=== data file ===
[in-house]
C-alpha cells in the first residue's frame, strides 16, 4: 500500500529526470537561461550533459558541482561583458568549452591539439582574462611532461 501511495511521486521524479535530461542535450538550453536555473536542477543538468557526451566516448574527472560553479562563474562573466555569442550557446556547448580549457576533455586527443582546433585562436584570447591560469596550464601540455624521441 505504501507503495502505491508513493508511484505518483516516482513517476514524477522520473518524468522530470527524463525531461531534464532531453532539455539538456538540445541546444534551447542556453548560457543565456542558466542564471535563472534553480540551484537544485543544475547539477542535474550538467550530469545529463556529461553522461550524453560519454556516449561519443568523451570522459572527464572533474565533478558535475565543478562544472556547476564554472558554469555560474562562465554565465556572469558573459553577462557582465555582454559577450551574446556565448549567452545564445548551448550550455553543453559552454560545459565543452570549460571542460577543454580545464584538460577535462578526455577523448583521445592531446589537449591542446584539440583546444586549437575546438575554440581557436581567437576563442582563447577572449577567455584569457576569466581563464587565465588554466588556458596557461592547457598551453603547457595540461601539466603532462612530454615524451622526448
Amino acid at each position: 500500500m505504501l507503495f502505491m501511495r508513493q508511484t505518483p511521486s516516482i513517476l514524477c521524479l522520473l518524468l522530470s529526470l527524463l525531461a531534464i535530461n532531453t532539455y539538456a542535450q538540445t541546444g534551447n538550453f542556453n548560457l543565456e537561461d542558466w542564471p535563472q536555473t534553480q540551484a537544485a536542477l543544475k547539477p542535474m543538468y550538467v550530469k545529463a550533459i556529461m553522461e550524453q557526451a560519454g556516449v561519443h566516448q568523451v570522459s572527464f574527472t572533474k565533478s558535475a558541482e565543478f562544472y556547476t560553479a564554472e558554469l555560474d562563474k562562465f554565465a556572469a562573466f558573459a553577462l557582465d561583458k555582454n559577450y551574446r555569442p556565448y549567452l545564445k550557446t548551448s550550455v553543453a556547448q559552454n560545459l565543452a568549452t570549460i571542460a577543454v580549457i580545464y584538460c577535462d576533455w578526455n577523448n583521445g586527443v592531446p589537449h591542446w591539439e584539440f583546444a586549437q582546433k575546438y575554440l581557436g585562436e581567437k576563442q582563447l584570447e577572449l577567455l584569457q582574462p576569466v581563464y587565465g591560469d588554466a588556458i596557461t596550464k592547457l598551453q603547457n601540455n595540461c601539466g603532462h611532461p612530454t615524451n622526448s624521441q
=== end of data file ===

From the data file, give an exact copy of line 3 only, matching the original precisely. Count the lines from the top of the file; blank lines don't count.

Amino acid at each position: 500500500m505504501l507503495f502505491m501511495r508513493q508511484t505518483p511521486s516516482i513517476l514524477c521524479l522520473l518524468l522530470s529526470l527524463l525531461a531534464i535530461n532531453t532539455y539538456a542535450q538540445t541546444g534551447n538550453f542556453n548560457l543565456e537561461d542558466w542564471p535563472q536555473t534553480q540551484a537544485a536542477l543544475k547539477p542535474m543538468y550538467v550530469k545529463a550533459i556529461m553522461e550524453q557526451a560519454g556516449v561519443h566516448q568523451v570522459s572527464f574527472t572533474k565533478s558535475a558541482e565543478f562544472y556547476t560553479a564554472e558554469l555560474d562563474k562562465f554565465a556572469a562573466f558573459a553577462l557582465d561583458k555582454n559577450y551574446r555569442p556565448y549567452l545564445k550557446t548551448s550550455v553543453a556547448q559552454n560545459l565543452a568549452t570549460i571542460a577543454v580549457i580545464y584538460c577535462d576533455w578526455n577523448n583521445g586527443v592531446p589537449h591542446w591539439e584539440f583546444a586549437q582546433k575546438y575554440l581557436g585562436e581567437k576563442q582563447l584570447e577572449l577567455l584569457q582574462p576569466v581563464y587565465g591560469d588554466a588556458i596557461t596550464k592547457l598551453q603547457n601540455n595540461c601539466g603532462h611532461p612530454t615524451n622526448s624521441q